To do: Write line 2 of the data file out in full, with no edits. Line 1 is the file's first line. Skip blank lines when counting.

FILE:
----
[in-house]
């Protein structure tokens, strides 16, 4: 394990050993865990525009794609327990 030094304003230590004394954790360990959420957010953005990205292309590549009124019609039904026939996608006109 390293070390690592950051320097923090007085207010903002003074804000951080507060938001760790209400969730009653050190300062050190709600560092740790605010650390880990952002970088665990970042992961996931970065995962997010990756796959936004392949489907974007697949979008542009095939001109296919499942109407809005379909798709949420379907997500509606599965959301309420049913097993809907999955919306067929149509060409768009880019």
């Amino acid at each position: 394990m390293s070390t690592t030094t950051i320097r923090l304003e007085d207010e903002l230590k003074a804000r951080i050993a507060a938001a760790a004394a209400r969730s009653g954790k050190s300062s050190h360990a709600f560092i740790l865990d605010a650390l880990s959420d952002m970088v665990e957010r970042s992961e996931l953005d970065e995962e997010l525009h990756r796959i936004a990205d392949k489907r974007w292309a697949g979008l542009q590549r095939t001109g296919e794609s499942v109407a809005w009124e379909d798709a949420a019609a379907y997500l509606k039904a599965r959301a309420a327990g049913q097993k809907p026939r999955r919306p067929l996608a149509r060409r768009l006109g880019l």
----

């Protein structure tokens, strides 16, 4: 394990050993865990525009794609327990 030094304003230590004394954790360990959420957010953005990205292309590549009124019609039904026939996608006109 390293070390690592950051320097923090007085207010903002003074804000951080507060938001760790209400969730009653050190300062050190709600560092740790605010650390880990952002970088665990970042992961996931970065995962997010990756796959936004392949489907974007697949979008542009095939001109296919499942109407809005379909798709949420379907997500509606599965959301309420049913097993809907999955919306067929149509060409768009880019």